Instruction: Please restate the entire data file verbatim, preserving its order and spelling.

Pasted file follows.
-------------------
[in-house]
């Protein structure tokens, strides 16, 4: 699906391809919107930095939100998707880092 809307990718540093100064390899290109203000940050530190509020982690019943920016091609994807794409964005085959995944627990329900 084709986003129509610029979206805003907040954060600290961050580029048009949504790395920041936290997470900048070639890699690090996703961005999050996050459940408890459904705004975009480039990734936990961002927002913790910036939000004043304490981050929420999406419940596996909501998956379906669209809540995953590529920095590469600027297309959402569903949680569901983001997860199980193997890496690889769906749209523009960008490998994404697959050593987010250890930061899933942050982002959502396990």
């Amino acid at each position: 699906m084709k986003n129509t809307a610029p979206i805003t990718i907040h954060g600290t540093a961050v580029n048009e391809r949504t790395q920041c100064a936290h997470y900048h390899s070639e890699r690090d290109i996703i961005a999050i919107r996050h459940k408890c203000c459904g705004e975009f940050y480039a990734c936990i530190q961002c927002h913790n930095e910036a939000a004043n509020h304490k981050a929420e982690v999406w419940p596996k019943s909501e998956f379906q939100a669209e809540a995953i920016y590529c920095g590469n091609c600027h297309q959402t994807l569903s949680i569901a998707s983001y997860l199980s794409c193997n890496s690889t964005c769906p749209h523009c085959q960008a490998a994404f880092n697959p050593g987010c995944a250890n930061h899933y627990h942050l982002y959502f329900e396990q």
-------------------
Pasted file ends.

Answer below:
[in-house]
């Protein structure tokens, strides 16, 4: 699906391809919107930095939100998707880092 809307990718540093100064390899290109203000940050530190509020982690019943920016091609994807794409964005085959995944627990329900 084709986003129509610029979206805003907040954060600290961050580029048009949504790395920041936290997470900048070639890699690090996703961005999050996050459940408890459904705004975009480039990734936990961002927002913790910036939000004043304490981050929420999406419940596996909501998956379906669209809540995953590529920095590469600027297309959402569903949680569901983001997860199980193997890496690889769906749209523009960008490998994404697959050593987010250890930061899933942050982002959502396990």
């Amino acid at each position: 699906m084709k986003n129509t809307a610029p979206i805003t990718i907040h954060g600290t540093a961050v580029n048009e391809r949504t790395q920041c100064a936290h997470y900048h390899s070639e890699r690090d290109i996703i961005a999050i919107r996050h459940k408890c203000c459904g705004e975009f940050y480039a990734c936990i530190q961002c927002h913790n930095e910036a939000a004043n509020h304490k981050a929420e982690v999406w419940p596996k019943s909501e998956f379906q939100a669209e809540a995953i920016y590529c920095g590469n091609c600027h297309q959402t994807l569903s949680i569901a998707s983001y997860l199980s794409c193997n890496s690889t964005c769906p749209h523009c085959q960008a490998a994404f880092n697959p050593g987010c995944a250890n930061h899933y627990h942050l982002y959502f329900e396990q």